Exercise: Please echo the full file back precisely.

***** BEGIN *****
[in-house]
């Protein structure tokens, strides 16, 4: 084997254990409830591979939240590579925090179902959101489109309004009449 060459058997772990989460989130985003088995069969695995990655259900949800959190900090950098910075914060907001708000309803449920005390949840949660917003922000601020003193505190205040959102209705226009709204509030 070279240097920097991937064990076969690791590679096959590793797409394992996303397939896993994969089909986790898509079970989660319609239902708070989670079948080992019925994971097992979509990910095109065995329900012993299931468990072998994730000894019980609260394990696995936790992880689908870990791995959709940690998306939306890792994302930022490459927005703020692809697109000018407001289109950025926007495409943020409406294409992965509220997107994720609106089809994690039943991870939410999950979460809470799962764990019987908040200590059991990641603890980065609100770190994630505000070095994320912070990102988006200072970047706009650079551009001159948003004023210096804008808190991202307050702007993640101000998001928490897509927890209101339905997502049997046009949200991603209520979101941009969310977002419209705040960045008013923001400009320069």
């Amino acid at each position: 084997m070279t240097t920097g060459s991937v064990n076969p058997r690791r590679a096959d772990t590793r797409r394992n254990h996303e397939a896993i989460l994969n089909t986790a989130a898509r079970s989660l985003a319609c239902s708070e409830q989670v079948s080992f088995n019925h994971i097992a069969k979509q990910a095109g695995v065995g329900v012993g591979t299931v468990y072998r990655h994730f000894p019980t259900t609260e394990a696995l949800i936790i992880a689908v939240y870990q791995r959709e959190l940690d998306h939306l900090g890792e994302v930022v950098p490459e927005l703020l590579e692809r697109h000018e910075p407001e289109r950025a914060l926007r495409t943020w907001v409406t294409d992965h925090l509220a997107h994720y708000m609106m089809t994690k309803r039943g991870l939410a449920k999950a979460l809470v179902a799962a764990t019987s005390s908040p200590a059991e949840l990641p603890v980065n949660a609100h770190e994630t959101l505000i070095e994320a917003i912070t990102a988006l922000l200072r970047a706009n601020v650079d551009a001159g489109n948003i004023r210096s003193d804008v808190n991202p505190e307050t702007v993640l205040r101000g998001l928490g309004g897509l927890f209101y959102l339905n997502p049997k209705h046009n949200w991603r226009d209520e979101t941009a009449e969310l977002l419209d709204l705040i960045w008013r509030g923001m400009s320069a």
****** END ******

[in-house]
């Protein structure tokens, strides 16, 4: 084997254990409830591979939240590579925090179902959101489109309004009449 060459058997772990989460989130985003088995069969695995990655259900949800959190900090950098910075914060907001708000309803449920005390949840949660917003922000601020003193505190205040959102209705226009709204509030 070279240097920097991937064990076969690791590679096959590793797409394992996303397939896993994969089909986790898509079970989660319609239902708070989670079948080992019925994971097992979509990910095109065995329900012993299931468990072998994730000894019980609260394990696995936790992880689908870990791995959709940690998306939306890792994302930022490459927005703020692809697109000018407001289109950025926007495409943020409406294409992965509220997107994720609106089809994690039943991870939410999950979460809470799962764990019987908040200590059991990641603890980065609100770190994630505000070095994320912070990102988006200072970047706009650079551009001159948003004023210096804008808190991202307050702007993640101000998001928490897509927890209101339905997502049997046009949200991603209520979101941009969310977002419209705040960045008013923001400009320069």
């Amino acid at each position: 084997m070279t240097t920097g060459s991937v064990n076969p058997r690791r590679a096959d772990t590793r797409r394992n254990h996303e397939a896993i989460l994969n089909t986790a989130a898509r079970s989660l985003a319609c239902s708070e409830q989670v079948s080992f088995n019925h994971i097992a069969k979509q990910a095109g695995v065995g329900v012993g591979t299931v468990y072998r990655h994730f000894p019980t259900t609260e394990a696995l949800i936790i992880a689908v939240y870990q791995r959709e959190l940690d998306h939306l900090g890792e994302v930022v950098p490459e927005l703020l590579e692809r697109h000018e910075p407001e289109r950025a914060l926007r495409t943020w907001v409406t294409d992965h925090l509220a997107h994720y708000m609106m089809t994690k309803r039943g991870l939410a449920k999950a979460l809470v179902a799962a764990t019987s005390s908040p200590a059991e949840l990641p603890v980065n949660a609100h770190e994630t959101l505000i070095e994320a917003i912070t990102a988006l922000l200072r970047a706009n601020v650079d551009a001159g489109n948003i004023r210096s003193d804008v808190n991202p505190e307050t702007v993640l205040r101000g998001l928490g309004g897509l927890f209101y959102l339905n997502p049997k209705h046009n949200w991603r226009d209520e979101t941009a009449e969310l977002l419209d709204l705040i960045w008013r509030g923001m400009s320069a």